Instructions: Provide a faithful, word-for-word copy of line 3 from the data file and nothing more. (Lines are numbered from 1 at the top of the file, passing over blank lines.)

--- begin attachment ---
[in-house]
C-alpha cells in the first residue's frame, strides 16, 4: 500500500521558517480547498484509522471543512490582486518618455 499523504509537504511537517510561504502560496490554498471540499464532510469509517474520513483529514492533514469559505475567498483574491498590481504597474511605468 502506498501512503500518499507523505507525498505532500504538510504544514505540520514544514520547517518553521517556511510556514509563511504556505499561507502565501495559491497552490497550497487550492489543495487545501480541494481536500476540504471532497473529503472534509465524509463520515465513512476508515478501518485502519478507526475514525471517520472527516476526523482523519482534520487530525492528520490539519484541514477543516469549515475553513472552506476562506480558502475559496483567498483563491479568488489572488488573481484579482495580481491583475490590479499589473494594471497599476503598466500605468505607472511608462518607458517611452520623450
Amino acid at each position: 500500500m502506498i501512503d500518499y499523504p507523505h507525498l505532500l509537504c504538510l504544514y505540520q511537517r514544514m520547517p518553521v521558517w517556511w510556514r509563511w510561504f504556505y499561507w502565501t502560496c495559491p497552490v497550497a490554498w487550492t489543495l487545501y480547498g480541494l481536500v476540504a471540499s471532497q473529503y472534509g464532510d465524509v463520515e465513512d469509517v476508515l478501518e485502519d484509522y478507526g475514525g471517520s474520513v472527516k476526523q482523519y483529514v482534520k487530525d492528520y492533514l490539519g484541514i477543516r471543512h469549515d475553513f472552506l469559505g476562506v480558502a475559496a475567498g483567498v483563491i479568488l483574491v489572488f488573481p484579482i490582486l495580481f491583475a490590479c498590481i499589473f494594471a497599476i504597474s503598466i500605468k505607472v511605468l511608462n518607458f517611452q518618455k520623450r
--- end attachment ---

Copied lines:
Amino acid at each position: 500500500m502506498i501512503d500518499y499523504p507523505h507525498l505532500l509537504c504538510l504544514y505540520q511537517r514544514m520547517p518553521v521558517w517556511w510556514r509563511w510561504f504556505y499561507w502565501t502560496c495559491p497552490v497550497a490554498w487550492t489543495l487545501y480547498g480541494l481536500v476540504a471540499s471532497q473529503y472534509g464532510d465524509v463520515e465513512d469509517v476508515l478501518e485502519d484509522y478507526g475514525g471517520s474520513v472527516k476526523q482523519y483529514v482534520k487530525d492528520y492533514l490539519g484541514i477543516r471543512h469549515d475553513f472552506l469559505g476562506v480558502a475559496a475567498g483567498v483563491i479568488l483574491v489572488f488573481p484579482i490582486l495580481f491583475a490590479c498590481i499589473f494594471a497599476i504597474s503598466i500605468k505607472v511605468l511608462n518607458f517611452q518618455k520623450r